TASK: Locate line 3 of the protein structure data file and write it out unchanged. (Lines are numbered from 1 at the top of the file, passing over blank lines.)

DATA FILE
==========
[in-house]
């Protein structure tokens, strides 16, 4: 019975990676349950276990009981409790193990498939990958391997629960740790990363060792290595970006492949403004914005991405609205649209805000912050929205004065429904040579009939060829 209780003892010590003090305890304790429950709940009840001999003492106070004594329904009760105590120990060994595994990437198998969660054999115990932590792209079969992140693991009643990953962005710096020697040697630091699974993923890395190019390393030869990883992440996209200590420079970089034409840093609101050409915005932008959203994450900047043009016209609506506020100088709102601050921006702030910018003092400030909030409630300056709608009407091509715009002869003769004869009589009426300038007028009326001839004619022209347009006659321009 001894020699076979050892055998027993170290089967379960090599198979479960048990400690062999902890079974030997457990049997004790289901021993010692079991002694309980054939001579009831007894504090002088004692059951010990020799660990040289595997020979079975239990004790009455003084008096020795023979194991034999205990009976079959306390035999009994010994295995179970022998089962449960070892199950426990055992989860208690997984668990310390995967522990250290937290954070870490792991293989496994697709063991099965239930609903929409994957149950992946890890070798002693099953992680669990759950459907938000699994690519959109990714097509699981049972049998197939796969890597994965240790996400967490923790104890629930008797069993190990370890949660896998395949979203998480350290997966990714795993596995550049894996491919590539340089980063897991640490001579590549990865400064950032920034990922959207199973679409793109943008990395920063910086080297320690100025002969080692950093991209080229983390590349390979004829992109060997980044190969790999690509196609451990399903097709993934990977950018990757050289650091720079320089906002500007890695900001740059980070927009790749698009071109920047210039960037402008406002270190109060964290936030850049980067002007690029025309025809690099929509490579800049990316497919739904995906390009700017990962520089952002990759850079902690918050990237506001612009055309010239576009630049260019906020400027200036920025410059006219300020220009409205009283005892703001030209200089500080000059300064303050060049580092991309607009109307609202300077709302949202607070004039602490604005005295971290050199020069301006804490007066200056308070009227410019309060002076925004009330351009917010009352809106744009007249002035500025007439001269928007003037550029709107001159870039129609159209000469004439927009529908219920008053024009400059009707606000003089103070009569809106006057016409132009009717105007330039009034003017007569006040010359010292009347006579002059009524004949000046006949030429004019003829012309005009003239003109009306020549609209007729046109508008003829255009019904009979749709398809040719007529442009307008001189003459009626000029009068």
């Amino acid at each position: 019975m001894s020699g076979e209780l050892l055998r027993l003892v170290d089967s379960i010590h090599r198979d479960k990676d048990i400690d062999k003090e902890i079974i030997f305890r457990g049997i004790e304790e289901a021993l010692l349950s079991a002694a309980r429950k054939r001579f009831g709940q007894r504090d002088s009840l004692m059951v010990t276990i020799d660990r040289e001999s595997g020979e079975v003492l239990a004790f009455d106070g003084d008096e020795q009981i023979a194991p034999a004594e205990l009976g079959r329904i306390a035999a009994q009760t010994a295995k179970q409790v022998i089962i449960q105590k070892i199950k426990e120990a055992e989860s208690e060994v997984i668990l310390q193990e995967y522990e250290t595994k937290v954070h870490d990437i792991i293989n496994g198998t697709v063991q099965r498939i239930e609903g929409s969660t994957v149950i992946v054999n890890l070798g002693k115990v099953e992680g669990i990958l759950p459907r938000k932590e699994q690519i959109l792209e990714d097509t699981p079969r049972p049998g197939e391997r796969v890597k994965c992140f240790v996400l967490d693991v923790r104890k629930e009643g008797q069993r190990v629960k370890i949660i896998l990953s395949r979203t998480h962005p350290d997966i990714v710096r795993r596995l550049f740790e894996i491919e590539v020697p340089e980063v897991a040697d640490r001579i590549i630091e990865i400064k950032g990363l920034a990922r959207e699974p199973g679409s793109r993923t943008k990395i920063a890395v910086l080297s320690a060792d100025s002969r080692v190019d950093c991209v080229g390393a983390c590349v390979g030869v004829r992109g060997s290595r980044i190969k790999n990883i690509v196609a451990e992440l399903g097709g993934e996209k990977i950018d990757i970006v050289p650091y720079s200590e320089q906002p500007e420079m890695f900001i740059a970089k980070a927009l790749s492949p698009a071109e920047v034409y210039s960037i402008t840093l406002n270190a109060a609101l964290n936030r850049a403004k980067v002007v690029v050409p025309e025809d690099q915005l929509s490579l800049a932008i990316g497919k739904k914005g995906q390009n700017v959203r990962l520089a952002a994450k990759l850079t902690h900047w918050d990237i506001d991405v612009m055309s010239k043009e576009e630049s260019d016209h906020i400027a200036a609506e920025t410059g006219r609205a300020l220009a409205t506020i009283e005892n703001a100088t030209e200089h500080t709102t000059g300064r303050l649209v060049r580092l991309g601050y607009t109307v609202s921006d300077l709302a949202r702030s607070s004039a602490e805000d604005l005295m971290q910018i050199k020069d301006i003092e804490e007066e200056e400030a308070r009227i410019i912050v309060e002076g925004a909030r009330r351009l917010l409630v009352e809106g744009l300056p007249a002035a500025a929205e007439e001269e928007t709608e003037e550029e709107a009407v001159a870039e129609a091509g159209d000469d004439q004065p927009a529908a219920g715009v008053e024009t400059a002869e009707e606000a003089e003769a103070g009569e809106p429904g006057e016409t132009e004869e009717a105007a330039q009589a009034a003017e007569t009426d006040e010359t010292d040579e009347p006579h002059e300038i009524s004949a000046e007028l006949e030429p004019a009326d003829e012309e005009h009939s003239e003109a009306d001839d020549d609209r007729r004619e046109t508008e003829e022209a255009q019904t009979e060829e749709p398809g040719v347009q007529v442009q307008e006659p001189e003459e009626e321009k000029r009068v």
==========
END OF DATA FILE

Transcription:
């Amino acid at each position: 019975m001894s020699g076979e209780l050892l055998r027993l003892v170290d089967s379960i010590h090599r198979d479960k990676d048990i400690d062999k003090e902890i079974i030997f305890r457990g049997i004790e304790e289901a021993l010692l349950s079991a002694a309980r429950k054939r001579f009831g709940q007894r504090d002088s009840l004692m059951v010990t276990i020799d660990r040289e001999s595997g020979e079975v003492l239990a004790f009455d106070g003084d008096e020795q009981i023979a194991p034999a004594e205990l009976g079959r329904i306390a035999a009994q009760t010994a295995k179970q409790v022998i089962i449960q105590k070892i199950k426990e120990a055992e989860s208690e060994v997984i668990l310390q193990e995967y522990e250290t595994k937290v954070h870490d990437i792991i293989n496994g198998t697709v063991q099965r498939i239930e609903g929409s969660t994957v149950i992946v054999n890890l070798g002693k115990v099953e992680g669990i990958l759950p459907r938000k932590e699994q690519i959109l792209e990714d097509t699981p079969r049972p049998g197939e391997r796969v890597k994965c992140f240790v996400l967490d693991v923790r104890k629930e009643g008797q069993r190990v629960k370890i949660i896998l990953s395949r979203t998480h962005p350290d997966i990714v710096r795993r596995l550049f740790e894996i491919e590539v020697p340089e980063v897991a040697d640490r001579i590549i630091e990865i400064k950032g990363l920034a990922r959207e699974p199973g679409s793109r993923t943008k990395i920063a890395v910086l080297s320690a060792d100025s002969r080692v190019d950093c991209v080229g390393a983390c590349v390979g030869v004829r992109g060997s290595r980044i190969k790999n990883i690509v196609a451990e992440l399903g097709g993934e996209k990977i950018d990757i970006v050289p650091y720079s200590e320089q906002p500007e420079m890695f900001i740059a970089k980070a927009l790749s492949p698009a071109e920047v034409y210039s960037i402008t840093l406002n270190a109060a609101l964290n936030r850049a403004k980067v002007v690029v050409p025309e025809d690099q915005l929509s490579l800049a932008i990316g497919k739904k914005g995906q390009n700017v959203r990962l520089a952002a994450k990759l850079t902690h900047w918050d990237i506001d991405v612009m055309s010239k043009e576009e630049s260019d016209h906020i400027a200036a609506e920025t410059g006219r609205a300020l220009a409205t506020i009283e005892n703001a100088t030209e200089h500080t709102t000059g300064r303050l649209v060049r580092l991309g601050y607009t109307v609202s921006d300077l709302a949202r702030s607070s004039a602490e805000d604005l005295m971290q910018i050199k020069d301006i003092e804490e007066e200056e400030a308070r009227i410019i912050v309060e002076g925004a909030r009330r351009l917010l409630v009352e809106g744009l300056p007249a002035a500025a929205e007439e001269e928007t709608e003037e550029e709107a009407v001159a870039e129609a091509g159209d000469d004439q004065p927009a529908a219920g715009v008053e024009t400059a002869e009707e606000a003089e003769a103070g009569e809106p429904g006057e016409t132009e004869e009717a105007a330039q009589a009034a003017e007569t009426d006040e010359t010292d040579e009347p006579h002059e300038i009524s004949a000046e007028l006949e030429p004019a009326d003829e012309e005009h009939s003239e003109a009306d001839d020549d609209r007729r004619e046109t508008e003829e022209a255009q019904t009979e060829e749709p398809g040719v347009q007529v442009q307008e006659p001189e003459e009626e321009k000029r009068v």